posted by cowbellemoo at 11:19 AM on February 17, 2009

I would love you! Don't tee it up. Just do it and say, "I had some free time last night, I am really interested in the organizational/planning aspect of these meetings, I played around with something that might help get some things off your plate. Let me know what you think, I'd be happy to revise according to your specs." Don't worry too much about attribution -- one hopes that at his level he doesn't need to prove his meeting-agenda organizing skills.
posted by thinkpiece at 12:56 PM on February 17, 2009 [1 favorite]

Here are the pros & cons of approaches suggested so far.

cowbellmoo's approach ("Do you want me to handle the agenda") has the benefit that you'd have gotten his advance buy-in for the idea of you working on it, and if he gives you free reign, then you'll look like you came up with a lot of ideas quickly. If you get permission to handle this, then you get full authority to take your ideas to the hilt. But it risks him saying "don't do anything" or "you'll write the agenda? great. Include A, B, C, D, & E," in which case your ideas don't fully get heard and you've signed up for re-writing the agenda (though that extra work might be fine, it sounds like).

Bango Skank's approach ("here are my ideas") ensures your ideas get heard and that the thoughtfulness you've put into this will be fully evident. Its two risks are that you might be missing some key fact ("oh, actually, we've hired a paid facilitator to run this meeting" or "we've actually decided to focus this meeting on our Europe product lines"), that if you don't word your offer carefully you could look like you're trying to do his job for him, and that ideas that are presented in their full manifestation without having gotten some guidance at intermediate stages sometimes get rejected because they overwhelm the person (the person finds it too draining to look through and understand all the details).

You might think about removing the detail, showing him the agenda at the top level of the outline, and then saying "I'd be happy to add some detail here if this is an approach you like." Then he can give you some guidance and you could make some changes.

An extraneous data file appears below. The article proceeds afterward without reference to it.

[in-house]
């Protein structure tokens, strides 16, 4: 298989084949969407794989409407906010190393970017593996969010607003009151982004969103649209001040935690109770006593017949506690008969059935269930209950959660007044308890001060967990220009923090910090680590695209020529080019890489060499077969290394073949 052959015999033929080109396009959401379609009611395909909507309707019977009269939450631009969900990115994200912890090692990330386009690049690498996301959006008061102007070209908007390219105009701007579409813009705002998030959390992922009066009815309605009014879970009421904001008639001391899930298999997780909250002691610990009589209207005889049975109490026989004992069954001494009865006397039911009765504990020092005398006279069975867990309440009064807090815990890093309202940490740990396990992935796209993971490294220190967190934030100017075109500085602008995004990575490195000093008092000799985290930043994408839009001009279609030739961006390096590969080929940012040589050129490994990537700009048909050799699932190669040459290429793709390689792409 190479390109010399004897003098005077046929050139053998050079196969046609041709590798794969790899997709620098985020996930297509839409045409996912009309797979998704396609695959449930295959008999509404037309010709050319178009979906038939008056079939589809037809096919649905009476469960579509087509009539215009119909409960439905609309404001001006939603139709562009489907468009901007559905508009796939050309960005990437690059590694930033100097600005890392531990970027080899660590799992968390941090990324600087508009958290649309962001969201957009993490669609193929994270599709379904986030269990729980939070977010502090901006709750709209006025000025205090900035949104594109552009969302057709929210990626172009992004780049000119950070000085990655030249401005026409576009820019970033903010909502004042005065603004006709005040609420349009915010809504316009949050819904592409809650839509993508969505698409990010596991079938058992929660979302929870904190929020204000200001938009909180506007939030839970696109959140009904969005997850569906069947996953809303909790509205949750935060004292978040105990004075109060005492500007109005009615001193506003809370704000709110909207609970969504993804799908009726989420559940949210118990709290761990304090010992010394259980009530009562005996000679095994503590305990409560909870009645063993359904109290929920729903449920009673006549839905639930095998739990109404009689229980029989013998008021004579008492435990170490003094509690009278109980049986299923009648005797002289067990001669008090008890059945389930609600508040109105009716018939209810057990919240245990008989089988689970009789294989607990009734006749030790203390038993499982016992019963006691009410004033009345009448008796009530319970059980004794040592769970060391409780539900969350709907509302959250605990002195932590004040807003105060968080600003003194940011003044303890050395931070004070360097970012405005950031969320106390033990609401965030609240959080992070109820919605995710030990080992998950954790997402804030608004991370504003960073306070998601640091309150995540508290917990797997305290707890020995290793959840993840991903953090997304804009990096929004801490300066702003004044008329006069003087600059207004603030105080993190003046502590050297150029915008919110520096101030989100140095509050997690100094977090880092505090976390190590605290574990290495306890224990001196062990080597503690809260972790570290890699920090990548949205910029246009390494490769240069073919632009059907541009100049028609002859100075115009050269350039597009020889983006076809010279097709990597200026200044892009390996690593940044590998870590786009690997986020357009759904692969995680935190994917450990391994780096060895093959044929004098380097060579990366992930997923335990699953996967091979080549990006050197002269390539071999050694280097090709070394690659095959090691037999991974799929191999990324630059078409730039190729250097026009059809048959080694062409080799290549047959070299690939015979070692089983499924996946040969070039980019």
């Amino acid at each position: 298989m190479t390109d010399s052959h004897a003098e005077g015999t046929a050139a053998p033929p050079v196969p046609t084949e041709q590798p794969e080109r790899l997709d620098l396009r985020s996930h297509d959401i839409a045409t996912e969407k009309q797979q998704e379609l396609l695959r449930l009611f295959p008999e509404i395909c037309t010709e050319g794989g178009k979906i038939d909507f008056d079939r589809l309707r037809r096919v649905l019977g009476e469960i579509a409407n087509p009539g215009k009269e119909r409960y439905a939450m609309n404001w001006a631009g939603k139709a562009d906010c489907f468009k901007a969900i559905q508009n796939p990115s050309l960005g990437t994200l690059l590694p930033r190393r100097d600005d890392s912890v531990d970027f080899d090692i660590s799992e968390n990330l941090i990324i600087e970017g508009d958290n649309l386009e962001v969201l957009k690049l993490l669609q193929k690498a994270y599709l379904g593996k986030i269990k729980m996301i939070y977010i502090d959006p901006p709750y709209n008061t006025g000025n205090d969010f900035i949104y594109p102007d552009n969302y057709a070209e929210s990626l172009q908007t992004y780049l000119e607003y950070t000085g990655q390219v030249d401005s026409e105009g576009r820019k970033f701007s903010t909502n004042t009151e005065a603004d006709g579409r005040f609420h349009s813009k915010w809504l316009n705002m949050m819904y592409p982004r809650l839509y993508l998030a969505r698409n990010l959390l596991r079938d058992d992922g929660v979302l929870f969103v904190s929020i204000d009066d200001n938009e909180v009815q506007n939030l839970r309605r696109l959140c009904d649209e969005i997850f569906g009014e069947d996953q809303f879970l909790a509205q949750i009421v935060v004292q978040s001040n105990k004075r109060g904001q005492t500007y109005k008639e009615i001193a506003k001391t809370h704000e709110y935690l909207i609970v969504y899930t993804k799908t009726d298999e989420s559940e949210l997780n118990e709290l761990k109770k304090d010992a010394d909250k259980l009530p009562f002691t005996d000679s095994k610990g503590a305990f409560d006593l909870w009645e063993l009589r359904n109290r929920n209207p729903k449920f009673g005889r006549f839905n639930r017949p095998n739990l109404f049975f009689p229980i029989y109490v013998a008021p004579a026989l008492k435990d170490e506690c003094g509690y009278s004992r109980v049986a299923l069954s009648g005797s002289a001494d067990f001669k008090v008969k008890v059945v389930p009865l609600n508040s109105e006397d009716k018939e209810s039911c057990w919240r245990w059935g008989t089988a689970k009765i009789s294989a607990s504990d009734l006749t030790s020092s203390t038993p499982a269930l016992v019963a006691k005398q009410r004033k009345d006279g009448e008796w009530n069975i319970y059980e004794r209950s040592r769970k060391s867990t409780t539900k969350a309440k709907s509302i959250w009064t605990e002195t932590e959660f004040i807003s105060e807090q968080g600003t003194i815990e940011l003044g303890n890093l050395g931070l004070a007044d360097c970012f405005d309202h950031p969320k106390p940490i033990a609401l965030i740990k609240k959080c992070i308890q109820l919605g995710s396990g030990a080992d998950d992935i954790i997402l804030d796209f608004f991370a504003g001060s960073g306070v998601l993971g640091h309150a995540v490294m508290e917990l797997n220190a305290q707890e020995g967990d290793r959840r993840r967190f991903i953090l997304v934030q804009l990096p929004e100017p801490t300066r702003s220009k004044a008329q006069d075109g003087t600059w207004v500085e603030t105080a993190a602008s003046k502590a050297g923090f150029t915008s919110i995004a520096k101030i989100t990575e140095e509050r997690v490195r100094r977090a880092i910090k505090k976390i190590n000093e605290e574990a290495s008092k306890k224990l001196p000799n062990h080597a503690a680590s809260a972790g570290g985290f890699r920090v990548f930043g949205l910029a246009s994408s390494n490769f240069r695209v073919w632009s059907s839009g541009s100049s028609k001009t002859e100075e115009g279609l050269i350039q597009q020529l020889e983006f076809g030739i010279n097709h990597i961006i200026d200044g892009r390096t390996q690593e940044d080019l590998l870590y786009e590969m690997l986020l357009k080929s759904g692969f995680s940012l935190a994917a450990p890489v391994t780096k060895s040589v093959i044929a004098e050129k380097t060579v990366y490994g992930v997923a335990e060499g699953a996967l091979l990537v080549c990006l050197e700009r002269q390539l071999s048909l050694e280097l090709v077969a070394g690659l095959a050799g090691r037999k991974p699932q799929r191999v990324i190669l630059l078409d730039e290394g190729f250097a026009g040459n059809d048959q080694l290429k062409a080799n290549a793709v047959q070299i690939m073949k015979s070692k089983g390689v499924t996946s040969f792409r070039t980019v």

For reference, the things you're asking him to agree to:
- the idea of a fixed agenda (maybe he likes free flow where topics can emerge)
- the topics and goals you've picked (maybe he had a different idea of the main issues)
- the idea of a schedule (maybe he likes conversations to take their own time)
- the details of how each topic would be handled and how long it would take (maybe he thinks Topic X needs 20 minutes)

I'm recommending you tackle the first two in your first conversation. "I'm interested in your planning for this upcoming meeting, since it seems like we have so much to discuss. I had some ideas of main topics / a possible flow for the meeting -- here they are. What do you think about setting up a more fixed agenda? I'd be happy to add some detail to something like this if you think it'd help." Then if he buys into the idea of an agenda, you add details and then point out that you added times, and then volunteer to be the timekeeper ("if you want me to be the timekeeper to make sure we get through everything, I could keep an eye on the clock.")
posted by salvia at 1:24 PM on February 17, 2009

I like Bango's approach, perhaps with some of salvia's ideas for softening it.

One little thing I'd do in addition is put a text box on the front of your agenda with the word "DRAFT" in red, all caps (some people still have stamps like this). You still get to show your boss all the work you did and ideas you have, but it signals that you expect this to be a give-and-take.
posted by mullacc at 2:06 PM on February 17, 2009 [1 favorite]

great advice from all of you!
posted by theKik at 2:54 PM on February 17, 2009